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Lyonel Feininger

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Lyonel Feininger was born in New York City to German parents who were accomplished musicians. In fact, Feininger was expected to become a concert violinist. Instead, he went to art school in Hamburg and then on to the Berlin Akademie in 1888. In 1906, the Chicago Sunday Tribune hired him to illustrated two comic strips, Wee Willie Winkie and the Kin-der-Kids.

He was deeply influenced by the Futurist Exhibition held in Berlin in April 1912. After that, his style became Prismatic with faceted natural forms conveying the object three-dimensionally. In 1919, he was named Form Master of the Bauhaus in charge of the Graphics and Print Shop. When the Bauhaus dissolved in 1932, Feininger moved back to Berlin where he stayed until 1936. Because his wife was Jewish and he refused to give up his American citizenship, the couple decided to return to New York.

Feininger is loved for his lighthearted subject matter. He was a superb caricaturist and a master of distortion and exaggerated proportions. He is known for his worm's eye perspective from below. He contrasts tall and tiny figures against imposing backdrops. This juxtaposition represented for him manís innate feelings of loneliness and insignificance. He had a childlike fascination with marvels of the Machine Age like locomotives and side-wheelers. He loved to tinker on small machinery and especially loved sailboats and the vastness of the sea, sky and shoreline.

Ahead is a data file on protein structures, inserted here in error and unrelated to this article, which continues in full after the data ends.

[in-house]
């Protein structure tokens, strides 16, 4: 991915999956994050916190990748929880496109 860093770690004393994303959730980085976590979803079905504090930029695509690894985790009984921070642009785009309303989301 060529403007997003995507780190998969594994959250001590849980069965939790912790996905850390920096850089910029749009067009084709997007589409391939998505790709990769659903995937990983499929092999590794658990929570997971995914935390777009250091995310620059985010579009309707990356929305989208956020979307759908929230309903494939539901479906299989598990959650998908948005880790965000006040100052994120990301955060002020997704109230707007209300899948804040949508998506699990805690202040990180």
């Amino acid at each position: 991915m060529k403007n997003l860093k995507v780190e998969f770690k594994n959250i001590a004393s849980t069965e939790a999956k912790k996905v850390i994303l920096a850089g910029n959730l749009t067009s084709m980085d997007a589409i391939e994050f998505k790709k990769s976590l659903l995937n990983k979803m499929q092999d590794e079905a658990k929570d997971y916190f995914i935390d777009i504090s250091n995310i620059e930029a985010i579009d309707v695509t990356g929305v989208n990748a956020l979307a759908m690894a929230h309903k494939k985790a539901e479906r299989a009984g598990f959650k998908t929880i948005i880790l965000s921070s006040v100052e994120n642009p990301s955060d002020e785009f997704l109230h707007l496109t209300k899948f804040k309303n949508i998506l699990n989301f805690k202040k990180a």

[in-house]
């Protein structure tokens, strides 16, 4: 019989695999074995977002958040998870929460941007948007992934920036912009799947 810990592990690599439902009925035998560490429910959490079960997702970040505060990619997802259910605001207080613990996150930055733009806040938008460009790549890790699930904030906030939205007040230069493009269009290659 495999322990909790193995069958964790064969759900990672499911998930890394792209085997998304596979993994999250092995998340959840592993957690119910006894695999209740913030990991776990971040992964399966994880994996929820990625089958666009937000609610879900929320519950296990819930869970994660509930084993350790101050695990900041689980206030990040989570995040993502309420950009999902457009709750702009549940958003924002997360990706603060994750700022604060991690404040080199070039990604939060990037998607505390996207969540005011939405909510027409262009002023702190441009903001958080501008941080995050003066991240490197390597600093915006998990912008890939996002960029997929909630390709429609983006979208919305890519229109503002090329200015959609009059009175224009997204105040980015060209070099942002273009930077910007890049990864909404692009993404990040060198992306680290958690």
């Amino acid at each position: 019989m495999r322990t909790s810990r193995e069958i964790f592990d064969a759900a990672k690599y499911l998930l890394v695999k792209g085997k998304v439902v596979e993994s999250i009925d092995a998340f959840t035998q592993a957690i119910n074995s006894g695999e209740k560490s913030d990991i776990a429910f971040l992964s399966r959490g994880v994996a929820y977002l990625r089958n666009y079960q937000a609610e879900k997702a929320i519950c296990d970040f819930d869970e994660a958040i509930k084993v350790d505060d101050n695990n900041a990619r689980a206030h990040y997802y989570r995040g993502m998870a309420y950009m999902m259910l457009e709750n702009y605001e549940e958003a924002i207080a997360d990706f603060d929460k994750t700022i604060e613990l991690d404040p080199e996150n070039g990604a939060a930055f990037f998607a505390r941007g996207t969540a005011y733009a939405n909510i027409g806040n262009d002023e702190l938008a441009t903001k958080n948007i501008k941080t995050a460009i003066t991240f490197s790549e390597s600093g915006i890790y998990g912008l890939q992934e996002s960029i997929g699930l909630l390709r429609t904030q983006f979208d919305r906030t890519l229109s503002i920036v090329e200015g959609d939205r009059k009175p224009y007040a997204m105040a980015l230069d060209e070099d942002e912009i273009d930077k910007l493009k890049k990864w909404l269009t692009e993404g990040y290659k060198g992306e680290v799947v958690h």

Feininger made 65 intaglio prints mostly executed between 1910-12. He made only 20 lithographs. It was difficult to find good paint during WWI, so Feininger abandoned painting for a spell and focused exclusively on the woodcut. In 1918, he produced his first woodcut, and made more than 320 over the next two years. He especially liked its strong graphic effect achieved with monochromatic flat planes with strong contrasts. His graphic work ended after his move back to America in 1936 but he used his earlier woodcuts as sources for his paintings.